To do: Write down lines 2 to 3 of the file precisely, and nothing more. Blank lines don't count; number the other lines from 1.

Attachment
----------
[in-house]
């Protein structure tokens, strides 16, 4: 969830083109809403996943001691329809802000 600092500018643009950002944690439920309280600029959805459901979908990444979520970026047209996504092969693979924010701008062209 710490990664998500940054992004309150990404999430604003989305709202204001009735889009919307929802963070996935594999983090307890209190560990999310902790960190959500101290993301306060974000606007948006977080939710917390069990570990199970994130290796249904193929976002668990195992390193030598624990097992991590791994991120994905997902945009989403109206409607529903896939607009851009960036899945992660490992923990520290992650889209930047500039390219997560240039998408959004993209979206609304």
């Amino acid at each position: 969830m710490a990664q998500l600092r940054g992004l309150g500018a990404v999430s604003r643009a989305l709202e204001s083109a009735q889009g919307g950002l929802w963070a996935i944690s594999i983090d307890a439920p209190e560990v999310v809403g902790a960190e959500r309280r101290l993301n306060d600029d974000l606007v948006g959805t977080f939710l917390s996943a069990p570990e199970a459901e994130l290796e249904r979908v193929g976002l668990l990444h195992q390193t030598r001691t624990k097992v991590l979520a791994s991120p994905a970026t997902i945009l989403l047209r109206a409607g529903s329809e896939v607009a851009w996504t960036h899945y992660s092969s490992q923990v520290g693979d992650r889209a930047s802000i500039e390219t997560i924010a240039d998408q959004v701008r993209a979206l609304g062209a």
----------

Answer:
């Protein structure tokens, strides 16, 4: 969830083109809403996943001691329809802000 600092500018643009950002944690439920309280600029959805459901979908990444979520970026047209996504092969693979924010701008062209 710490990664998500940054992004309150990404999430604003989305709202204001009735889009919307929802963070996935594999983090307890209190560990999310902790960190959500101290993301306060974000606007948006977080939710917390069990570990199970994130290796249904193929976002668990195992390193030598624990097992991590791994991120994905997902945009989403109206409607529903896939607009851009960036899945992660490992923990520290992650889209930047500039390219997560240039998408959004993209979206609304």
């Amino acid at each position: 969830m710490a990664q998500l600092r940054g992004l309150g500018a990404v999430s604003r643009a989305l709202e204001s083109a009735q889009g919307g950002l929802w963070a996935i944690s594999i983090d307890a439920p209190e560990v999310v809403g902790a960190e959500r309280r101290l993301n306060d600029d974000l606007v948006g959805t977080f939710l917390s996943a069990p570990e199970a459901e994130l290796e249904r979908v193929g976002l668990l990444h195992q390193t030598r001691t624990k097992v991590l979520a791994s991120p994905a970026t997902i945009l989403l047209r109206a409607g529903s329809e896939v607009a851009w996504t960036h899945y992660s092969s490992q923990v520290g693979d992650r889209a930047s802000i500039e390219t997560i924010a240039d998408q959004v701008r993209a979206l609304g062209a």